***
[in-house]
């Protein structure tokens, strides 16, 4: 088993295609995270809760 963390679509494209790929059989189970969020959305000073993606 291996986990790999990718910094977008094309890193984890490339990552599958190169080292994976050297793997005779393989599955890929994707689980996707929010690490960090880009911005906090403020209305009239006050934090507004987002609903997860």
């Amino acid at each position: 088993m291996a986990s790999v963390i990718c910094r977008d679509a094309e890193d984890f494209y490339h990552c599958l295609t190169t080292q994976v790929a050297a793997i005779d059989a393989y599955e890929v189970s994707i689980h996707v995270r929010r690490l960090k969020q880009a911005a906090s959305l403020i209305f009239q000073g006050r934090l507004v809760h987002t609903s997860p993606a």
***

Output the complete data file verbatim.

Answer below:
[in-house]
């Protein structure tokens, strides 16, 4: 088993295609995270809760 963390679509494209790929059989189970969020959305000073993606 291996986990790999990718910094977008094309890193984890490339990552599958190169080292994976050297793997005779393989599955890929994707689980996707929010690490960090880009911005906090403020209305009239006050934090507004987002609903997860």
């Amino acid at each position: 088993m291996a986990s790999v963390i990718c910094r977008d679509a094309e890193d984890f494209y490339h990552c599958l295609t190169t080292q994976v790929a050297a793997i005779d059989a393989y599955e890929v189970s994707i689980h996707v995270r929010r690490l960090k969020q880009a911005a906090s959305l403020i209305f009239q000073g006050r934090l507004v809760h987002t609903s997860p993606a």